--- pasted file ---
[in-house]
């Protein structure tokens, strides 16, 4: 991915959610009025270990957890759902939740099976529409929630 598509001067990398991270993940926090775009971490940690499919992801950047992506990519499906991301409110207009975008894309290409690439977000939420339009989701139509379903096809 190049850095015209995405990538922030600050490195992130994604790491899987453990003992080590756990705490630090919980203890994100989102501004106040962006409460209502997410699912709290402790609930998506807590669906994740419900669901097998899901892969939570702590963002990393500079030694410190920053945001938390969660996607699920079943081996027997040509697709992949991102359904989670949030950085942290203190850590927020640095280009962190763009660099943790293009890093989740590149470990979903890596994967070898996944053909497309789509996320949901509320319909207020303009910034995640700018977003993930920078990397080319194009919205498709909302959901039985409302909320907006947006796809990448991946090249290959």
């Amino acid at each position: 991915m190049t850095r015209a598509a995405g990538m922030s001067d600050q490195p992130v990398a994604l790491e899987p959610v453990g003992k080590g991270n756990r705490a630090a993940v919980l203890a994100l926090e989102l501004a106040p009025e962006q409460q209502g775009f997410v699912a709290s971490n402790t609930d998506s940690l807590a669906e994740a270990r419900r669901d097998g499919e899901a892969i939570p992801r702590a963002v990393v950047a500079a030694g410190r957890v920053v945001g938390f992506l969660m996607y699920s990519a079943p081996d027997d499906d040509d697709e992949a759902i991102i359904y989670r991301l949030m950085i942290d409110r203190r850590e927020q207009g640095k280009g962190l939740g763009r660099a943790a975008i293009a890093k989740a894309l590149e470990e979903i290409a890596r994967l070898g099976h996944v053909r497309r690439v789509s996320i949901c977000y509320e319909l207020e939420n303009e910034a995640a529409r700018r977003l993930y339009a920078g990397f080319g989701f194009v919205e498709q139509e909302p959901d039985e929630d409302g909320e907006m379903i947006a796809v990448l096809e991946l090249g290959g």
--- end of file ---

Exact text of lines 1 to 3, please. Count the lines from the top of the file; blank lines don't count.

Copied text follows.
[in-house]
């Protein structure tokens, strides 16, 4: 991915959610009025270990957890759902939740099976529409929630 598509001067990398991270993940926090775009971490940690499919992801950047992506990519499906991301409110207009975008894309290409690439977000939420339009989701139509379903096809 190049850095015209995405990538922030600050490195992130994604790491899987453990003992080590756990705490630090919980203890994100989102501004106040962006409460209502997410699912709290402790609930998506807590669906994740419900669901097998899901892969939570702590963002990393500079030694410190920053945001938390969660996607699920079943081996027997040509697709992949991102359904989670949030950085942290203190850590927020640095280009962190763009660099943790293009890093989740590149470990979903890596994967070898996944053909497309789509996320949901509320319909207020303009910034995640700018977003993930920078990397080319194009919205498709909302959901039985409302909320907006947006796809990448991946090249290959």
């Amino acid at each position: 991915m190049t850095r015209a598509a995405g990538m922030s001067d600050q490195p992130v990398a994604l790491e899987p959610v453990g003992k080590g991270n756990r705490a630090a993940v919980l203890a994100l926090e989102l501004a106040p009025e962006q409460q209502g775009f997410v699912a709290s971490n402790t609930d998506s940690l807590a669906e994740a270990r419900r669901d097998g499919e899901a892969i939570p992801r702590a963002v990393v950047a500079a030694g410190r957890v920053v945001g938390f992506l969660m996607y699920s990519a079943p081996d027997d499906d040509d697709e992949a759902i991102i359904y989670r991301l949030m950085i942290d409110r203190r850590e927020q207009g640095k280009g962190l939740g763009r660099a943790a975008i293009a890093k989740a894309l590149e470990e979903i290409a890596r994967l070898g099976h996944v053909r497309r690439v789509s996320i949901c977000y509320e319909l207020e939420n303009e910034a995640a529409r700018r977003l993930y339009a920078g990397f080319g989701f194009v919205e498709q139509e909302p959901d039985e929630d409302g909320e907006m379903i947006a796809v990448l096809e991946l090249g290959g």